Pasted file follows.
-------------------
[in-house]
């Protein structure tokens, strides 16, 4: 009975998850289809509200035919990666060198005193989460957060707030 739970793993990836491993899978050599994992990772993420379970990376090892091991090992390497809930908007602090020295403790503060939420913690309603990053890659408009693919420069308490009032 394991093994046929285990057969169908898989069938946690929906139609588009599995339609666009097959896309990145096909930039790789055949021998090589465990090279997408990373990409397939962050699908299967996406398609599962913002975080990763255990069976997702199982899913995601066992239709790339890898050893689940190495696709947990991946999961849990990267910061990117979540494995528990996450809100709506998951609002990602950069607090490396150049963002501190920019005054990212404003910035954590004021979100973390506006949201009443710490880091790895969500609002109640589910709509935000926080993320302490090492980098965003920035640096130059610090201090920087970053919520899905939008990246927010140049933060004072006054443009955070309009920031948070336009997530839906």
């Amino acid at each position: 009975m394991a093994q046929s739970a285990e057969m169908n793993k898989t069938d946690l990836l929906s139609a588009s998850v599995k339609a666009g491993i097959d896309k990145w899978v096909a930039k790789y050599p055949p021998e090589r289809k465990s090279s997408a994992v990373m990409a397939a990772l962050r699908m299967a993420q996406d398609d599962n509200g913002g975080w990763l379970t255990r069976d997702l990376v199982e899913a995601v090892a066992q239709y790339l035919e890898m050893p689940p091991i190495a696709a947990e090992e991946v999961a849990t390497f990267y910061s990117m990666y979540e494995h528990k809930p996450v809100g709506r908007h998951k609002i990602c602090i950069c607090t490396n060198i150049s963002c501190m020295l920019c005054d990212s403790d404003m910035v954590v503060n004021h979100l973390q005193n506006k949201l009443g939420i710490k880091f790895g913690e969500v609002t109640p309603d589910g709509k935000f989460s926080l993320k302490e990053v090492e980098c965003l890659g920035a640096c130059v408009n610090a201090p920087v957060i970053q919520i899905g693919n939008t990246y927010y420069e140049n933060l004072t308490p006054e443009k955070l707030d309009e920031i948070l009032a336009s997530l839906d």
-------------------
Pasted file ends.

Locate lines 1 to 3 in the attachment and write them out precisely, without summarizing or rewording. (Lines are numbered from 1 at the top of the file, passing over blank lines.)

[in-house]
């Protein structure tokens, strides 16, 4: 009975998850289809509200035919990666060198005193989460957060707030 739970793993990836491993899978050599994992990772993420379970990376090892091991090992390497809930908007602090020295403790503060939420913690309603990053890659408009693919420069308490009032 394991093994046929285990057969169908898989069938946690929906139609588009599995339609666009097959896309990145096909930039790789055949021998090589465990090279997408990373990409397939962050699908299967996406398609599962913002975080990763255990069976997702199982899913995601066992239709790339890898050893689940190495696709947990991946999961849990990267910061990117979540494995528990996450809100709506998951609002990602950069607090490396150049963002501190920019005054990212404003910035954590004021979100973390506006949201009443710490880091790895969500609002109640589910709509935000926080993320302490090492980098965003920035640096130059610090201090920087970053919520899905939008990246927010140049933060004072006054443009955070309009920031948070336009997530839906």
């Amino acid at each position: 009975m394991a093994q046929s739970a285990e057969m169908n793993k898989t069938d946690l990836l929906s139609a588009s998850v599995k339609a666009g491993i097959d896309k990145w899978v096909a930039k790789y050599p055949p021998e090589r289809k465990s090279s997408a994992v990373m990409a397939a990772l962050r699908m299967a993420q996406d398609d599962n509200g913002g975080w990763l379970t255990r069976d997702l990376v199982e899913a995601v090892a066992q239709y790339l035919e890898m050893p689940p091991i190495a696709a947990e090992e991946v999961a849990t390497f990267y910061s990117m990666y979540e494995h528990k809930p996450v809100g709506r908007h998951k609002i990602c602090i950069c607090t490396n060198i150049s963002c501190m020295l920019c005054d990212s403790d404003m910035v954590v503060n004021h979100l973390q005193n506006k949201l009443g939420i710490k880091f790895g913690e969500v609002t109640p309603d589910g709509k935000f989460s926080l993320k302490e990053v090492e980098c965003l890659g920035a640096c130059v408009n610090a201090p920087v957060i970053q919520i899905g693919n939008t990246y927010y420069e140049n933060l004072t308490p006054e443009k955070l707030d309009e920031i948070l009032a336009s997530l839906d």